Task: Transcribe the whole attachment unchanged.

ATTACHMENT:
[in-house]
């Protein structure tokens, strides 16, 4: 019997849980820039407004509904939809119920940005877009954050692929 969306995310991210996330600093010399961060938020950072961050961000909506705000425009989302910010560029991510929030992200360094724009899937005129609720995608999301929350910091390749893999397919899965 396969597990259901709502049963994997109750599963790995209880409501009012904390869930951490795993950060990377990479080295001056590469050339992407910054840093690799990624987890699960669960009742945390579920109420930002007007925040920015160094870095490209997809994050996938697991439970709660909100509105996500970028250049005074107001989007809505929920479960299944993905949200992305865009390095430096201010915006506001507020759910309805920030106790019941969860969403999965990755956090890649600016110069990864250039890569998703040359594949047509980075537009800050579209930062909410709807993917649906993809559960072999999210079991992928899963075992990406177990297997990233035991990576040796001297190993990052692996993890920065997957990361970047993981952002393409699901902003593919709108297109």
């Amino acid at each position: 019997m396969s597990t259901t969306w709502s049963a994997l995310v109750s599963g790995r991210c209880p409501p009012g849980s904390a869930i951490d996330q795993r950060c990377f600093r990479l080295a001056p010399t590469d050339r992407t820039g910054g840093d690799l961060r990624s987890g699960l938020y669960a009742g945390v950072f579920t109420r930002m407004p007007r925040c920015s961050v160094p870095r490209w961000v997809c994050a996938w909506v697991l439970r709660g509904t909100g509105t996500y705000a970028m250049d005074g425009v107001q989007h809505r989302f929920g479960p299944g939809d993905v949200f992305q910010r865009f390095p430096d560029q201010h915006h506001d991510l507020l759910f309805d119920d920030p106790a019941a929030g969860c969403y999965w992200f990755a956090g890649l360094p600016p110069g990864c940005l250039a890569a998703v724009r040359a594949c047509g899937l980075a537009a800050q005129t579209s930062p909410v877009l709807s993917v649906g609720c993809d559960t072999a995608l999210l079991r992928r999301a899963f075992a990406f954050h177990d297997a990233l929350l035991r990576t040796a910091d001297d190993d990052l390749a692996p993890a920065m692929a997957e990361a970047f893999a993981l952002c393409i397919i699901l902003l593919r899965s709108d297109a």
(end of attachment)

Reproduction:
[in-house]
């Protein structure tokens, strides 16, 4: 019997849980820039407004509904939809119920940005877009954050692929 969306995310991210996330600093010399961060938020950072961050961000909506705000425009989302910010560029991510929030992200360094724009899937005129609720995608999301929350910091390749893999397919899965 396969597990259901709502049963994997109750599963790995209880409501009012904390869930951490795993950060990377990479080295001056590469050339992407910054840093690799990624987890699960669960009742945390579920109420930002007007925040920015160094870095490209997809994050996938697991439970709660909100509105996500970028250049005074107001989007809505929920479960299944993905949200992305865009390095430096201010915006506001507020759910309805920030106790019941969860969403999965990755956090890649600016110069990864250039890569998703040359594949047509980075537009800050579209930062909410709807993917649906993809559960072999999210079991992928899963075992990406177990297997990233035991990576040796001297190993990052692996993890920065997957990361970047993981952002393409699901902003593919709108297109």
């Amino acid at each position: 019997m396969s597990t259901t969306w709502s049963a994997l995310v109750s599963g790995r991210c209880p409501p009012g849980s904390a869930i951490d996330q795993r950060c990377f600093r990479l080295a001056p010399t590469d050339r992407t820039g910054g840093d690799l961060r990624s987890g699960l938020y669960a009742g945390v950072f579920t109420r930002m407004p007007r925040c920015s961050v160094p870095r490209w961000v997809c994050a996938w909506v697991l439970r709660g509904t909100g509105t996500y705000a970028m250049d005074g425009v107001q989007h809505r989302f929920g479960p299944g939809d993905v949200f992305q910010r865009f390095p430096d560029q201010h915006h506001d991510l507020l759910f309805d119920d920030p106790a019941a929030g969860c969403y999965w992200f990755a956090g890649l360094p600016p110069g990864c940005l250039a890569a998703v724009r040359a594949c047509g899937l980075a537009a800050q005129t579209s930062p909410v877009l709807s993917v649906g609720c993809d559960t072999a995608l999210l079991r992928r999301a899963f075992a990406f954050h177990d297997a990233l929350l035991r990576t040796a910091d001297d190993d990052l390749a692996p993890a920065m692929a997957e990361a970047f893999a993981l952002c393409i397919i699901l902003l593919r899965s709108d297109a």